Mohammed Amin is Chairman of the Conservative Muslim Forum. and Co-Chair of the Muslim Jewish Forum of Greater Manchester. He is writing in a personal capacity.

The real world is a complicated and often messy place. Sadly, all too often people ignore the complexity and prefer to look for inaccurate oversimplifications. The Israel / Palestine conflict is a good example, with many having strong views based on the sketchiest of knowledge. From talking with many people, I am acutely aware of the widespread ignorance about the 17 per cent of Israeli citizens who are Muslims of Palestinian ethnicity. (In comparison the UK is only about five per cent Muslim.) For example, I have met highly educated British Muslims who did not know that Israeli Muslims are allowed to vote in Knesset elections.

For extra background, I recommend reading the Jewish Virtual Library page “Latest Population Statistics for Israel.” To summarise, of Israel’s 8.5 million citizens, 74.8 per cent are Jewish, 20.8 per cent are of Arab ethnicity, and 4.4 per cent are “other.” The ethnic Arabs are detailed on the page “Minority Communities in Israel”; 85.6 per cent of them are Muslims, almost all Sunni, about 7.2 per cent Christian and about 7.2 per cent are of the Druze religion.

Positives about the lives of Israel’s citizens of Arab ethnicity

Like all other Israeli citizens, they have full political rights and have the privilege, like Britons, of living in a free democratic society. This compares very favourably with the 22 countries of the Arab League where my reckoning is that only the Comoros Islands, Lebanon and Tunisia can make any real claims to be democracies.

The Fathom article “Israel’s Arab citizens and the struggle for equality” shows:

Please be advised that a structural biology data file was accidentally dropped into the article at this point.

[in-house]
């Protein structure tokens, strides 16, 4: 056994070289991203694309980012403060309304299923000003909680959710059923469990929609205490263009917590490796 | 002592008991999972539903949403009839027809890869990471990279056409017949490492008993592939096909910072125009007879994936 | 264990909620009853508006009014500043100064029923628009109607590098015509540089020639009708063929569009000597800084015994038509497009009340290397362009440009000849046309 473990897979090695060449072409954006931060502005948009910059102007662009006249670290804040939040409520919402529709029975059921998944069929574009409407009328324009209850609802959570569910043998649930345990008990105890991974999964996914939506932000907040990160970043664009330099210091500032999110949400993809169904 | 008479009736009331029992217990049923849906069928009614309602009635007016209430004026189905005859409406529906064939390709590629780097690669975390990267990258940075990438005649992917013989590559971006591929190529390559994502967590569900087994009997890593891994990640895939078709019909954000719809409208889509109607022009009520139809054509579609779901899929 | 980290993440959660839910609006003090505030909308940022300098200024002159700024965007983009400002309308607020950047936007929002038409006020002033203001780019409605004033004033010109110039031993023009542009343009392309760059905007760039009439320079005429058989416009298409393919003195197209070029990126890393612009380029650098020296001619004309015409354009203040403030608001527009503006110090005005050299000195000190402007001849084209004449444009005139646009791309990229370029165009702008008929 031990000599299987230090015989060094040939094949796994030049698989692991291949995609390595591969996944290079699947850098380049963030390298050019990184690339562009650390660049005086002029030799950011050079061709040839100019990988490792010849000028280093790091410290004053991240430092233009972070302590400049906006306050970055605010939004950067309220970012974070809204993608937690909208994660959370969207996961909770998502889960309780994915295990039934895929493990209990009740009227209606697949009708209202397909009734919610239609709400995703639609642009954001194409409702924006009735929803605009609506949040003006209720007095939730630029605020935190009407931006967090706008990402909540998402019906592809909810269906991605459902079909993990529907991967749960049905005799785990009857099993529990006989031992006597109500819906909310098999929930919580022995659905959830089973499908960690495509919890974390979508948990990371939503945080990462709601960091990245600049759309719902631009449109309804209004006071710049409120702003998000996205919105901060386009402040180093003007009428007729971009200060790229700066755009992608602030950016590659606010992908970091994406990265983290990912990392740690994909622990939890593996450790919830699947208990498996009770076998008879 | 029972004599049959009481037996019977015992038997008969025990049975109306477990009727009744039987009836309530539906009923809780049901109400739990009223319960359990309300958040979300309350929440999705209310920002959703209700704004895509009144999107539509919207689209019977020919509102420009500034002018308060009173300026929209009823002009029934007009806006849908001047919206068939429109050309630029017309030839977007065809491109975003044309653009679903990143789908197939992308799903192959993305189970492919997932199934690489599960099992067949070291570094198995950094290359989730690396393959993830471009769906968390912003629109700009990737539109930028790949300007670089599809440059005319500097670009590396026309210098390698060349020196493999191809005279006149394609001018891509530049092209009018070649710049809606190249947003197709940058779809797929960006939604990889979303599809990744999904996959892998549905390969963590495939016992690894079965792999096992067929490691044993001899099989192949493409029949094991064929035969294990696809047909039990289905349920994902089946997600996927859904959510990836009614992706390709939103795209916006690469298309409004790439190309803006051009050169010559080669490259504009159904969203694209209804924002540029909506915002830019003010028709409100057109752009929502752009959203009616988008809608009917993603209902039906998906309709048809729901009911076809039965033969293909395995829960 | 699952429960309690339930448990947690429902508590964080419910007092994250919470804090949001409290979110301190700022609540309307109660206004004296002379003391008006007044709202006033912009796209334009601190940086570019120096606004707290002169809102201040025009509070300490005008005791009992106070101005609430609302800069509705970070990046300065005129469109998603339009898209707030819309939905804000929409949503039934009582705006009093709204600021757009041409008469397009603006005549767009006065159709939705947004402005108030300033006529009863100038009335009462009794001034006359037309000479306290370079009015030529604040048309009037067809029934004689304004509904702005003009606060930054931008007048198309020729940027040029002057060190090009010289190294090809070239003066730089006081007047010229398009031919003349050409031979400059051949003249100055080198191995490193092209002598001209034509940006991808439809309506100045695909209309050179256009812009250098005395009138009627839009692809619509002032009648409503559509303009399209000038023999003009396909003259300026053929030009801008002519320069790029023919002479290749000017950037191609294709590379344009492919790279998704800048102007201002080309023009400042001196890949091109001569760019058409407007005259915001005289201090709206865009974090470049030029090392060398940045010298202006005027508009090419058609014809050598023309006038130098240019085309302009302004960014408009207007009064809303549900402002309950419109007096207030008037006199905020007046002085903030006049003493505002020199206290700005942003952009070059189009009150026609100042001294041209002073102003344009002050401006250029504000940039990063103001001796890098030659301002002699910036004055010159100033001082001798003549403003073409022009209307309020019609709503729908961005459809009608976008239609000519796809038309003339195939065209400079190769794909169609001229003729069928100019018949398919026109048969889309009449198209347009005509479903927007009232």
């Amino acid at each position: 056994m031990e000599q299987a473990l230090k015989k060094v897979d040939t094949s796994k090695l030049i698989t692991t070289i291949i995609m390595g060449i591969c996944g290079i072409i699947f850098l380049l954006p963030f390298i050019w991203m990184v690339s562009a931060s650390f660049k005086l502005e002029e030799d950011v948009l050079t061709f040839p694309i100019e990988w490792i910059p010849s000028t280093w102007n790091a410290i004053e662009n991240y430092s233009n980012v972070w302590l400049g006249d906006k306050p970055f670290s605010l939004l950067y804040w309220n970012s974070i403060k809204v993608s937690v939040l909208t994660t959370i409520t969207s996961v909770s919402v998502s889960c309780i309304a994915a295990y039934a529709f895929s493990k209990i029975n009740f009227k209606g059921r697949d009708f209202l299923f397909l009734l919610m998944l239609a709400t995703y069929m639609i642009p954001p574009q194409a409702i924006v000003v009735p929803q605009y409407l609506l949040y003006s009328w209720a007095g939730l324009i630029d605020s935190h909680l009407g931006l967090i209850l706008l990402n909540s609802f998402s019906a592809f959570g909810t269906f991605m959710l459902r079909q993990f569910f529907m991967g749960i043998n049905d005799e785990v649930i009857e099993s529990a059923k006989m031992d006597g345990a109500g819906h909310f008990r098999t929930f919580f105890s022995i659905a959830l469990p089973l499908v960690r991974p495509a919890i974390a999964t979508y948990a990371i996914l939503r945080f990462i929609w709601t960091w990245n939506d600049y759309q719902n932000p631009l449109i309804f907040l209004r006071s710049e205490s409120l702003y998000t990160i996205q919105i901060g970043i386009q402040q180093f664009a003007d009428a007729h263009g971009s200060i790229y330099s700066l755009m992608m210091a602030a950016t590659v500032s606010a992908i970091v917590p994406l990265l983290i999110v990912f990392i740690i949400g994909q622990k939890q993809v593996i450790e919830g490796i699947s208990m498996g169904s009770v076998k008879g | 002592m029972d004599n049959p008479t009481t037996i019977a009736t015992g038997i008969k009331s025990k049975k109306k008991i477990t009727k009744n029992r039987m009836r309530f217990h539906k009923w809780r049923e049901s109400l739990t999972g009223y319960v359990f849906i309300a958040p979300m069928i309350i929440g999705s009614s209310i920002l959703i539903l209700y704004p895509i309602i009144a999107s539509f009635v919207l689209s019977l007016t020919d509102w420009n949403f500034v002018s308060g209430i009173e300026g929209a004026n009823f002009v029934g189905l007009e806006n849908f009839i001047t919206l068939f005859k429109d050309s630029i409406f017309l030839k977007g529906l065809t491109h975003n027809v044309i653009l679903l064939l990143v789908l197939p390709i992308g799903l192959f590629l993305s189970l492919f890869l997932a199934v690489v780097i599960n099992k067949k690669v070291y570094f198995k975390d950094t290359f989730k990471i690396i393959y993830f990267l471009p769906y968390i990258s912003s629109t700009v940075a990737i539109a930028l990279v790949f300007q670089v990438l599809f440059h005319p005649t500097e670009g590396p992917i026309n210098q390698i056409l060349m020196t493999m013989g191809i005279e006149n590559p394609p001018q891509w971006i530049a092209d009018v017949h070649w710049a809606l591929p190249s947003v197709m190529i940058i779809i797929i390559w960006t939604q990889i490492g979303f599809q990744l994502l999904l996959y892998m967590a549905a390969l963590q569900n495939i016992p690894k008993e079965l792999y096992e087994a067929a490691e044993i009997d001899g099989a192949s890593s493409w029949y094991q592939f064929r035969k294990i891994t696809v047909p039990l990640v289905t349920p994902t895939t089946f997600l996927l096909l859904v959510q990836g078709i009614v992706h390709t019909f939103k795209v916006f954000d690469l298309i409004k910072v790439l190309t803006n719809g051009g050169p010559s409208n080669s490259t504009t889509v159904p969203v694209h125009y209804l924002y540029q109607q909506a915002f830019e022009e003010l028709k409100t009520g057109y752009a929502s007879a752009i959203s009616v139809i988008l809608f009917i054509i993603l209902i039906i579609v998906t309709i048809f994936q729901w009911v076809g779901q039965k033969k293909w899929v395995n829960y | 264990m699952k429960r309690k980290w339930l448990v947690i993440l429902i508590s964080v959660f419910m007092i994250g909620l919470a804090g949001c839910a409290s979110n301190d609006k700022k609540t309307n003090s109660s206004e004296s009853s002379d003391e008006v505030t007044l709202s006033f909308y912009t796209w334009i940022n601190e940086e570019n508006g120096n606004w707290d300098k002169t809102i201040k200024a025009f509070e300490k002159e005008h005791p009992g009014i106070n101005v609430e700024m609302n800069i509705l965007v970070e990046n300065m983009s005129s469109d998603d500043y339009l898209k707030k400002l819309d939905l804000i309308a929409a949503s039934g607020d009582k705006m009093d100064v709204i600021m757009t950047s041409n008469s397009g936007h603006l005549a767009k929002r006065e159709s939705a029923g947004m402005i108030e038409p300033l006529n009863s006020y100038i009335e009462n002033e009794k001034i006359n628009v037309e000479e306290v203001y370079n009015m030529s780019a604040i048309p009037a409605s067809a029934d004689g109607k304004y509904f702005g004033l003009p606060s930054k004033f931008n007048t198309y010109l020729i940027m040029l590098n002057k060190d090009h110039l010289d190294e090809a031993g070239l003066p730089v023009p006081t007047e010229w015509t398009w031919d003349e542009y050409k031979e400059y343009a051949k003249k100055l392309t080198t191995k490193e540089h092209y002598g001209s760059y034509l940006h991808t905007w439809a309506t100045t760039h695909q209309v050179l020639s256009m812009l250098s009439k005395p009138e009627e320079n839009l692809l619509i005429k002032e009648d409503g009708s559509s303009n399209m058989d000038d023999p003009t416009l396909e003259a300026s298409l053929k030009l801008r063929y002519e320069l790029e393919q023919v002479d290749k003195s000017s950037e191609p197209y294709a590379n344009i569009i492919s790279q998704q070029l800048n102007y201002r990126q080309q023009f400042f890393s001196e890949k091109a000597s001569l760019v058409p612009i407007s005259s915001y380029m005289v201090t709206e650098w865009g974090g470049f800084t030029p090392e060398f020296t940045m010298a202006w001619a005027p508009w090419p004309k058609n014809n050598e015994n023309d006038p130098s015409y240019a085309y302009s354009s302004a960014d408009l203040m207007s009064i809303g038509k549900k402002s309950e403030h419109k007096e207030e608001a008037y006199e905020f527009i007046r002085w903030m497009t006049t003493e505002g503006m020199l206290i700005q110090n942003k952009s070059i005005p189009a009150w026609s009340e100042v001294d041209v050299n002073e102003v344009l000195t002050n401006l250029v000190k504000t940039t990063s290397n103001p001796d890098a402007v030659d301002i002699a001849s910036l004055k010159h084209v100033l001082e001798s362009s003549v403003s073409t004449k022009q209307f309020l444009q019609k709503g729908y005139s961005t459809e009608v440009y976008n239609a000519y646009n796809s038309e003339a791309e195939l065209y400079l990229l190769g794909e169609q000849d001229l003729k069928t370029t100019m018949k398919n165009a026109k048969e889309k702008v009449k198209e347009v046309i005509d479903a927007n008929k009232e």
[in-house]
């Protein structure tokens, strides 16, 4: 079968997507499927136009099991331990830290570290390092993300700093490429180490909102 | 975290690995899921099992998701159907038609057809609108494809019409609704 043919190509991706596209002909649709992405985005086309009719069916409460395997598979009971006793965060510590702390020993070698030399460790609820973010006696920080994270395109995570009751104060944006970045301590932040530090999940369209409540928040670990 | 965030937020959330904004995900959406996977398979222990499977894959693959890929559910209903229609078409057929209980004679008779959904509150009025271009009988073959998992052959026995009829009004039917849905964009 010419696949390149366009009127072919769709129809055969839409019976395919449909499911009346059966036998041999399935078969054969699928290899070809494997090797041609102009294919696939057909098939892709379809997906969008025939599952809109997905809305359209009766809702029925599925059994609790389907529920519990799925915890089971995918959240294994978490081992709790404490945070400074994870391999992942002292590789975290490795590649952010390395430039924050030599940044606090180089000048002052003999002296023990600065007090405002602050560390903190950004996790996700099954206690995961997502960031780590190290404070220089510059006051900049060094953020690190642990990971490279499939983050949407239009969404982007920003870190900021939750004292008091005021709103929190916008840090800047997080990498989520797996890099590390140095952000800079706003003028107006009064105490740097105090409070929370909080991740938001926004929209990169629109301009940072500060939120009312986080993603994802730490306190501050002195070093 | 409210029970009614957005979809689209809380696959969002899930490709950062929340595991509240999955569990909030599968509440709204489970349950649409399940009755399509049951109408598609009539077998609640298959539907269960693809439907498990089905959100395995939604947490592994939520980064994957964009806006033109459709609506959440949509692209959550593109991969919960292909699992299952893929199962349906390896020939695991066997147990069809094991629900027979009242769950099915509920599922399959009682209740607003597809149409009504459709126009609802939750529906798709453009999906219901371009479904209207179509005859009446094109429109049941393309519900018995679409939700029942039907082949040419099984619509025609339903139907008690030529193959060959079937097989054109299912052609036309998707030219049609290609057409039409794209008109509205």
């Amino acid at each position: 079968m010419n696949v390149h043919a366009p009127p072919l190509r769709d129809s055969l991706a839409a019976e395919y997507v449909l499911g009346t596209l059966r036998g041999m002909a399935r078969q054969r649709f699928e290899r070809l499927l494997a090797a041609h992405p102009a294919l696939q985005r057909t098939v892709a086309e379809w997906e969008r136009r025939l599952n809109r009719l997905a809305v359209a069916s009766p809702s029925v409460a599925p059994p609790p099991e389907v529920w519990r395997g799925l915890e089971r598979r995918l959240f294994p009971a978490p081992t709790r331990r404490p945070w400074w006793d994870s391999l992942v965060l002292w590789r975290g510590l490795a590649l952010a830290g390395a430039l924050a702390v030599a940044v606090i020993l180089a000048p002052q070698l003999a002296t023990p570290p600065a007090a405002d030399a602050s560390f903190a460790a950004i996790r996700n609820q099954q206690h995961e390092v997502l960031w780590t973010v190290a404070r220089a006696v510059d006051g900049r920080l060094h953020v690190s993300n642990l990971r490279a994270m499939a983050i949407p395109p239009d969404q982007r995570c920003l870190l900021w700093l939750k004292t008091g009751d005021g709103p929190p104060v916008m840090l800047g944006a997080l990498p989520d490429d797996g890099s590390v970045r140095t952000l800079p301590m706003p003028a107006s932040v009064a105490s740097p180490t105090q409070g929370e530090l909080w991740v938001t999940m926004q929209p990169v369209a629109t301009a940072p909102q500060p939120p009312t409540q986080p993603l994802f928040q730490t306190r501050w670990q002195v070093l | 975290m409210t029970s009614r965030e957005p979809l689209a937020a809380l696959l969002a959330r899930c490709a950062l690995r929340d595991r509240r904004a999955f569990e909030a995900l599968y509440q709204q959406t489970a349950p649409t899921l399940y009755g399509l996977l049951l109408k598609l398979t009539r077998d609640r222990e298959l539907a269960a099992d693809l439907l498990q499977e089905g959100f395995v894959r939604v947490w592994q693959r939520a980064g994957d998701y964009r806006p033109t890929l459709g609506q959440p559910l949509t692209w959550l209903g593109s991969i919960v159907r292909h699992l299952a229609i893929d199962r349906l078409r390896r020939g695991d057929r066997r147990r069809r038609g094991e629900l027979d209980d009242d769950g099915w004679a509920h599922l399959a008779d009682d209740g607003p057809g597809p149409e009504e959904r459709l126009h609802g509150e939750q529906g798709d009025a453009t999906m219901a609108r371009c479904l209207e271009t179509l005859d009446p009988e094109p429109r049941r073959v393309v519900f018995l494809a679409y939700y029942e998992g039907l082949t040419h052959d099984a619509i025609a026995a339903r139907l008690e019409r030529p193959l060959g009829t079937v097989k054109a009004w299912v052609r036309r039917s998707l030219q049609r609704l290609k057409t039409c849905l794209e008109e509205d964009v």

• Israeli Arabs have a life expectancy one year longer than Americans, and 10 years longer than the average for Arab countries.
  • Israeli Arabs have average annual per capita income of $15,000 compared with $10,000 for Arab countries overall.

Negatives faced by Israel’s citizens of Arab ethnicity

On average, Israeli Arabs earn about 70 per cent of what Israeli Jews earn. How much of this is attributable to discrimination (which is real) and how much to lower quality education would need much more detailed analysis. Furthermore, the state has historically spent noticeably less per capita on Arab education than on Jewish education. In terms of family incomes, inequality is exacerbated by Arab women having a much lower labour force participation rate than Jewish women.

As an illustration of the extent of both discrimination and the scope for legal rectification (Israel is a country which is ruled by law) read the history of land discrimination associated with the Jewish National Fund.

Perhaps most fundamental, as discussed in my 2011 piece “An Israel for all Israelis” is the difficulty of living as a citizen in a state where all the symbols of the state are associated with only one racial group despite it comprising only 75 per cent of the citizenry.

What Israel’s Arabs should do

Every individual has agency, and every individual is responsible for taking personal decisions that will improve his or her life.